Battery Life

Your battery must last at least a shift, or 8 hours … if your battery is short-lived it’s going to be difficult to rely on your radio throughout your travels. Motorcycles don’t typically come with power outlets meaning it’s impossible to charge your radio on the go. Check out earlier blog articles about quality Motorola batteries.

 Water & Dust Proof

Two-way radios used on motorcycles may be exposed to harsh elements. Having a two-way radio that is manufactured to IP standards is crucial. If not you might end up with a fully charged radio that is unusable because of exposure to dust or water. Which IP standard is right for you? Check out an earlier blog article for details about IP ratings.
If you’d like to learn more, please don’t hesitate to contact our sales team ( With years of experience, and a strong desire to develop a long-term partnership, you’ll get the information you need to help make a great choice for your organization.

Migrating to Digital Radio


Digital two-way communications started revolutionizing the way mobile professionals communicate back around 2008. Digital radio offers many advantages over analog, including improved voice quality with greater coverage, better privacy, better battery life and more. That’s why it’s important to consider migrating to digital communications every time you review your two-way fleet – so when you’re ready to upgrade, you’ll choose a system with the greatest benefits for the long term. Here are a few of the “pros” in a bit more detail:

Better Voice Quality – Because a digital radio has automatic error correction, it rebuilds voice sounds and maintains the clarity of the voice, even if a signal is badly corrupted. And since speech is digitally-encoded, you benefit from smarter capabilities, such as advanced software algorithms that can deliver clear voice in the most extreme conditions. Machine clatter, the crowd noise around you, or radio interference have little or no impact on your transmission, so your message gets through.

Better Capacity – Digital technology has much greater spectrum efficiency so that it can, for example, accommodate two completely separate “channels” in one 12.5 kHz channel. As well as making more efficient use of radio spectrum, this also minimizes your licensing costs. With digital two-way radio communications, you can immediately double the capacity of your existing 12.5 kHz channel and enable many more people to communicate without worrying about privacy or interference.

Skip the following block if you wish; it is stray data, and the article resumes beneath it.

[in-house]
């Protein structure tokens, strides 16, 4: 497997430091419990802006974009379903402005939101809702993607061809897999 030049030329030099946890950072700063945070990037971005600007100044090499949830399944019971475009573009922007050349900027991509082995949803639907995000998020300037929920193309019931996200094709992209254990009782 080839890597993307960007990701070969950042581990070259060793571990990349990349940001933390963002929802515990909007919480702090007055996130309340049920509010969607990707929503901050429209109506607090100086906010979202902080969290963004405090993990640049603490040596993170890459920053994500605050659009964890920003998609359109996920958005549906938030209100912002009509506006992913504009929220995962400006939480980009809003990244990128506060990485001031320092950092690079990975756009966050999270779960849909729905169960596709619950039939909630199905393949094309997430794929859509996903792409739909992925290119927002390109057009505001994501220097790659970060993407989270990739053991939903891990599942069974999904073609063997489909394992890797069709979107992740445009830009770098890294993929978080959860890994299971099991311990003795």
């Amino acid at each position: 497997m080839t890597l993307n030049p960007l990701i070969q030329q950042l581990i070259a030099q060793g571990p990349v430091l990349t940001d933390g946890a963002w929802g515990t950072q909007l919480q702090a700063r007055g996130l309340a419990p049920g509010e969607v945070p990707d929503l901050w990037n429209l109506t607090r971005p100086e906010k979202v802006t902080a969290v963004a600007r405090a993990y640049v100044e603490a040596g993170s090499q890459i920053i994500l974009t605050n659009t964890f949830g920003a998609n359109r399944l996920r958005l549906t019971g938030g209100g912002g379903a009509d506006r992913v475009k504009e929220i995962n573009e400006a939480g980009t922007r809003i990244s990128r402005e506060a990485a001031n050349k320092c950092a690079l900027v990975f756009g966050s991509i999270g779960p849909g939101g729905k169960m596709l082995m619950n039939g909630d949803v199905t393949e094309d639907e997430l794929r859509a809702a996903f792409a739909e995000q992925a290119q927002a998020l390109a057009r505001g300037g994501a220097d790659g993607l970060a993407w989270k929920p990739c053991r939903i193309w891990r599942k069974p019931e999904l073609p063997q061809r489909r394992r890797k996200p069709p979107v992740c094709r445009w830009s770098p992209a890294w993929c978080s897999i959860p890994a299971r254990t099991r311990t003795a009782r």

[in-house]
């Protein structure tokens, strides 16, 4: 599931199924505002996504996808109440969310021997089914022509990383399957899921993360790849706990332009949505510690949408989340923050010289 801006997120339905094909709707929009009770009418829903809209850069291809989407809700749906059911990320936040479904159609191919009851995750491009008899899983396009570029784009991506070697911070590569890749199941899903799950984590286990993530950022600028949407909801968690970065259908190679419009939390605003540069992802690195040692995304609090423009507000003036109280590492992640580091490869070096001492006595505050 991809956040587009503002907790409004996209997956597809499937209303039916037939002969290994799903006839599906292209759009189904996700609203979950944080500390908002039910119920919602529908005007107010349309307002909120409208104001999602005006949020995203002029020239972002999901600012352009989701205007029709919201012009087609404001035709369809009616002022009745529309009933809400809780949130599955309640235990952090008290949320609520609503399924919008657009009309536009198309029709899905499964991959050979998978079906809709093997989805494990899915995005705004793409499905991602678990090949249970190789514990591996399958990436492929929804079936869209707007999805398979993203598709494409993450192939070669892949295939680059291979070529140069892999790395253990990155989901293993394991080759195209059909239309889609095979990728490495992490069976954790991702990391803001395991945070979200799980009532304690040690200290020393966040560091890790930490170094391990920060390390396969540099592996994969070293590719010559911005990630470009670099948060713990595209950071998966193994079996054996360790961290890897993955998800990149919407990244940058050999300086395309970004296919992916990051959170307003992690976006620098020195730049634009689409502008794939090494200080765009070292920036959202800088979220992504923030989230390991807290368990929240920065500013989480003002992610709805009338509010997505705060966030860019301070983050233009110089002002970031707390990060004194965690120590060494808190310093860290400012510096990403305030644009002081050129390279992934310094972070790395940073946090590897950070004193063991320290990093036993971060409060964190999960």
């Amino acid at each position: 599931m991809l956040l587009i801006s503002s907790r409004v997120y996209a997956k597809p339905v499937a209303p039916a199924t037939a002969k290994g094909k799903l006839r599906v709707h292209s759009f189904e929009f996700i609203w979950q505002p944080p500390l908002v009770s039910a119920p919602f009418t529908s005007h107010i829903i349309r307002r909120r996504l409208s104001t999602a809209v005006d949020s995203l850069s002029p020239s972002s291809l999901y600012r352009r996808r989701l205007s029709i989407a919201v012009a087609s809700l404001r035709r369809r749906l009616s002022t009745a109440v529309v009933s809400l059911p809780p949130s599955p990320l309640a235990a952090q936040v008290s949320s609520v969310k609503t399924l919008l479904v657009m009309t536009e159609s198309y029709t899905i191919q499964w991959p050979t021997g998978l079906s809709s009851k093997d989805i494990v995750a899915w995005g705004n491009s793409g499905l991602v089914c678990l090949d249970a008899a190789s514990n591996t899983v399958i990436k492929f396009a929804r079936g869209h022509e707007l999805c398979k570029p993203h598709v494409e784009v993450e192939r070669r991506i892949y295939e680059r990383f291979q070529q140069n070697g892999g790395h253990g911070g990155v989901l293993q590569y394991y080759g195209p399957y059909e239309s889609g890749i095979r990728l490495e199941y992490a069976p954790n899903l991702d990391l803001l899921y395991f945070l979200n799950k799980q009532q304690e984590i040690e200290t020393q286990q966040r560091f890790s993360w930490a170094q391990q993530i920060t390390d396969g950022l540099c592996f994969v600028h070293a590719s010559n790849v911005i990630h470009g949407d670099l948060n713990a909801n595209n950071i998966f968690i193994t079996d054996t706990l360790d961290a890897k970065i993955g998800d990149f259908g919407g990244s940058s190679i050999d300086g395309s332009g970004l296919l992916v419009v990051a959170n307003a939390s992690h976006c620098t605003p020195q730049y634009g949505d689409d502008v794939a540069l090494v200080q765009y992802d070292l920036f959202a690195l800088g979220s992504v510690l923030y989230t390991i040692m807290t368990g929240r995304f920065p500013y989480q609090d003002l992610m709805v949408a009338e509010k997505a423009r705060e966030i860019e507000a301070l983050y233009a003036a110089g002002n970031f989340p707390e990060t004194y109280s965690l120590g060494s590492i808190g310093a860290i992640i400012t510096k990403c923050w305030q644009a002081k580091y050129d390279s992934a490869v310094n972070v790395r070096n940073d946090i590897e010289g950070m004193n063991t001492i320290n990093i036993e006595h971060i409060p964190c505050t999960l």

Better Coverage – Digital radios have built-in error correction to eliminate static and make sure voice calls are heard clearly over a greater range. That’s why at the far edge of coverage, even with similar signal strength, digital radio will be clear while analog voice will be garbled and masked by static. There’s no interference, background noise or distortion.

Better Battery Life

Shift-long battery life is a challenge for mobile devices. Digital technology is much more energy-efficient than analog, though, which means it reduces battery drain and improves talk time. A two-way radio battery will last up to 40% longer when you use a digital radio. While both analog and digital radios consume about the same power in standby mode, once you start transmitting, digital radios are much more efficient. This is critical for frequent and heavy users who depend on their radios to last the entire shift and can’t stop to replace batteries or recharge radios.

Misconceptions about the migration include:

Making the Switch is Costly. Not so. Systems like MotoTRBO is a cost-effective way to reduce your expenses, while providing more features to your employees, making them more effective. Additionally, digital radios double the capacity of your existing 12.5 kHz channel which minimizes license costs and increases the flexibility of your currently licensed spectrum.

Two-Way radios are a Fading Technology. Not so. Digital technology  brings interoperability to two-way radios, with instant unified communications across locations, networks and devices including smartphones, landlines, and PCs. Combine that with better voice quality, capacity, coverage, and battery life, and you realize you’re not talking about a fading technology.

Transitioning to Digital is Complex. Not so. Moving from analog to digital is easy. Once you decide to make the switch, you don’t have to rip and replace. Make the move in stages and use your analog and digital radios simultaneously. It’s your choice whether and when you move one person, a business unit, or your entire organization.

If you’d like to learn more, please don’t hesitate to contact our sales team ( With years of experience, and a strong desire to develop a long-term partnership, you’ll get the information you need to help make a great choice for your organization.